WHAT CLIMATE CHANGES CAN WE EXPECT IN THE FUTURE?
Over the past 200 years, emissions from cars, power plants, and other human activities have led to about a 30% increase in the natural concentration of carbon dioxide and more than a doubling of the atmospheric concentration of methane. As the world population grows and the world develops and uses more coal, oil, and natural gas, the concentrations of these gases are projected to increase even more sharply.
As this happens, the warming influence of greenhouse gases will become an even more dominant influence on climate. Scientific assessments suggest that the global average temperature a hundred years from now is likely to be about 4oF warmer than today (the predicted range is from about 1.5 to 6oF due to uncertainties in scientific understanding and in projections about future population and technologies.) Changes in precipitation and a sea level rise of about 20 inches are also predicted. Unless there are drastic cutbacks in emissions of greenhouse gases, significant further changes are likely in the 22nd century and beyond.
WHAT DO WE EXPECT THESE CLIMATE CHANGES WILL MEAN FOR US?
Such large climate changes would certainly have consequences. Warmer temperatures will increase heat stress and would allow tropical diseases to spread into middle latitudes. Rising temperatures will also reduce heating bills, but increase the need for air conditioning. Earlier springtime warming will help farming in some regions, but hotter and drier summers will likely reduce agricultural production elsewhere. Changes in storm systems and a rising snowline will affect water supply and storage systems. Rising sea levels will require building levees to protect cities, retreating from coastlines, and abandoning some islands. Changing temperatures and precipitation patterns will disrupt forest and grassland systems, and sea level rise will inundate some wetlands. The world will not end, but conditions will change significantly from those to which we and nature have become accustomed.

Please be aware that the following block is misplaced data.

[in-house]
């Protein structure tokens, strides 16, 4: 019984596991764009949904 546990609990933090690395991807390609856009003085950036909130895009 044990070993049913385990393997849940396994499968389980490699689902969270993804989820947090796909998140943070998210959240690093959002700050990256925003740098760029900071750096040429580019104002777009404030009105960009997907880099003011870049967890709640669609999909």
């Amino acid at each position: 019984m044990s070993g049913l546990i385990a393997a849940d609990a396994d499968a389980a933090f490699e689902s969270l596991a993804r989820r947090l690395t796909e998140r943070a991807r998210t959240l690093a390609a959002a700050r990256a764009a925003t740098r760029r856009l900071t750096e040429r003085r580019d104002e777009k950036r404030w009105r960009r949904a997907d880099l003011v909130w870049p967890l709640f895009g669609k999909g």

WHAT IS HAPPENING ABOUT THIS? WHAT CAN EACH OF US DO?
Coal, oil, and natural gas provide more than 80% of the world's energy and there is currently no completely cost-effective alternative--but much still can be done. The world's governments have signed a climate convention and are negotiating steps that can be taken internationally. Meanwhile, there are steps we can take in this country. Three important steps are to use energy more efficiently, to choose products that reduce energy use, and to participate in recycling. Additional steps are to encourage development and use of less energy intensive products, to support scientific research to find out more about what might happen, and to develop less costly alternative energy technologies (for example, wind, solar, and biomass).
The stakes are high. If we continue to increase atmospheric concentrations of greenhouse gases at projected rates and our present understanding of the climate system is about right, the changes over the next century could transform the Washington area's climate into that of Charleston (SC) and Maine's climate to that of this area. Summer vacations in the mountains of New England would be different, and summertime agriculture in the southern Great Plains might not be possible. While we have all adapted to almost unnoticed climate changes since we were young, and we can readily move around the country and into air-conditioned buildings, the prospective rate of climate change will be much faster than we have experienced in the past.
This is all a lot for us and for international negotiators to consider. But, human activities are starting to affect our "Spaceship Earth"--we are experiencing the consequences of our choices and our lifestyles.